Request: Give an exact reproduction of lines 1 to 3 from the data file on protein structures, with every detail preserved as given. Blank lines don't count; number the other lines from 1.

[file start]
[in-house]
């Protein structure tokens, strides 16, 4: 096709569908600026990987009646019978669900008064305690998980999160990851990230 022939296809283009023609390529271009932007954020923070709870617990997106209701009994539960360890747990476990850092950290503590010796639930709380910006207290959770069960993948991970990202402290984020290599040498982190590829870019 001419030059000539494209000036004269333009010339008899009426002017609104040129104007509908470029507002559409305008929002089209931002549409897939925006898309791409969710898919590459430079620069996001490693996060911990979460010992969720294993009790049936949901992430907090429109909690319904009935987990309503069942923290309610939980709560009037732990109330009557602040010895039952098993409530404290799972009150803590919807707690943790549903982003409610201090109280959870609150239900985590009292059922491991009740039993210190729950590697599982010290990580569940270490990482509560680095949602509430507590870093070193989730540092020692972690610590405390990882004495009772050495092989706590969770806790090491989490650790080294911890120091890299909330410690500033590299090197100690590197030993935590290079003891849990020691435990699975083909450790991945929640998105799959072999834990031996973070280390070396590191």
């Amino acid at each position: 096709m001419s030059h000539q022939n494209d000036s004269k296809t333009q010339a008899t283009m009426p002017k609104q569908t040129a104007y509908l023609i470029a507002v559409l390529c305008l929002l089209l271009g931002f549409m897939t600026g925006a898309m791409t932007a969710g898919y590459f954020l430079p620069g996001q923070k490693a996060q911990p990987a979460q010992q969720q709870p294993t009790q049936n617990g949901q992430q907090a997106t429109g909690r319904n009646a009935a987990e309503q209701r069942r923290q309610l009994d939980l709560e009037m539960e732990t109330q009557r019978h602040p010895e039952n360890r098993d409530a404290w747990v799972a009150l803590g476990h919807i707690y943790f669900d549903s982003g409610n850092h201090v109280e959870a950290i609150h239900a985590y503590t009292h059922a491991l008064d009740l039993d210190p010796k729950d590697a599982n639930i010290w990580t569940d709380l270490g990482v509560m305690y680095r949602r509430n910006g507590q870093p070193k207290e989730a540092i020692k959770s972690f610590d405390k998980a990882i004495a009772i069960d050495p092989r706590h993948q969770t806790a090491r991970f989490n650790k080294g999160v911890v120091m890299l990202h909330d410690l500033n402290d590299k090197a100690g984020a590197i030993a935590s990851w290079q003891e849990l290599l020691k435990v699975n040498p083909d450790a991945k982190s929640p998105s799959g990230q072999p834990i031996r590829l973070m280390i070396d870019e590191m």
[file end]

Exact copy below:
[in-house]
């Protein structure tokens, strides 16, 4: 096709569908600026990987009646019978669900008064305690998980999160990851990230 022939296809283009023609390529271009932007954020923070709870617990997106209701009994539960360890747990476990850092950290503590010796639930709380910006207290959770069960993948991970990202402290984020290599040498982190590829870019 001419030059000539494209000036004269333009010339008899009426002017609104040129104007509908470029507002559409305008929002089209931002549409897939925006898309791409969710898919590459430079620069996001490693996060911990979460010992969720294993009790049936949901992430907090429109909690319904009935987990309503069942923290309610939980709560009037732990109330009557602040010895039952098993409530404290799972009150803590919807707690943790549903982003409610201090109280959870609150239900985590009292059922491991009740039993210190729950590697599982010290990580569940270490990482509560680095949602509430507590870093070193989730540092020692972690610590405390990882004495009772050495092989706590969770806790090491989490650790080294911890120091890299909330410690500033590299090197100690590197030993935590290079003891849990020691435990699975083909450790991945929640998105799959072999834990031996973070280390070396590191």
């Amino acid at each position: 096709m001419s030059h000539q022939n494209d000036s004269k296809t333009q010339a008899t283009m009426p002017k609104q569908t040129a104007y509908l023609i470029a507002v559409l390529c305008l929002l089209l271009g931002f549409m897939t600026g925006a898309m791409t932007a969710g898919y590459f954020l430079p620069g996001q923070k490693a996060q911990p990987a979460q010992q969720q709870p294993t009790q049936n617990g949901q992430q907090a997106t429109g909690r319904n009646a009935a987990e309503q209701r069942r923290q309610l009994d939980l709560e009037m539960e732990t109330q009557r019978h602040p010895e039952n360890r098993d409530a404290w747990v799972a009150l803590g476990h919807i707690y943790f669900d549903s982003g409610n850092h201090v109280e959870a950290i609150h239900a985590y503590t009292h059922a491991l008064d009740l039993d210190p010796k729950d590697a599982n639930i010290w990580t569940d709380l270490g990482v509560m305690y680095r949602r509430n910006g507590q870093p070193k207290e989730a540092i020692k959770s972690f610590d405390k998980a990882i004495a009772i069960d050495p092989r706590h993948q969770t806790a090491r991970f989490n650790k080294g999160v911890v120091m890299l990202h909330d410690l500033n402290d590299k090197a100690g984020a590197i030993a935590s990851w290079q003891e849990l290599l020691k435990v699975n040498p083909d450790a991945k982190s929640p998105s799959g990230q072999p834990i031996r590829l973070m280390i070396d870019e590191m």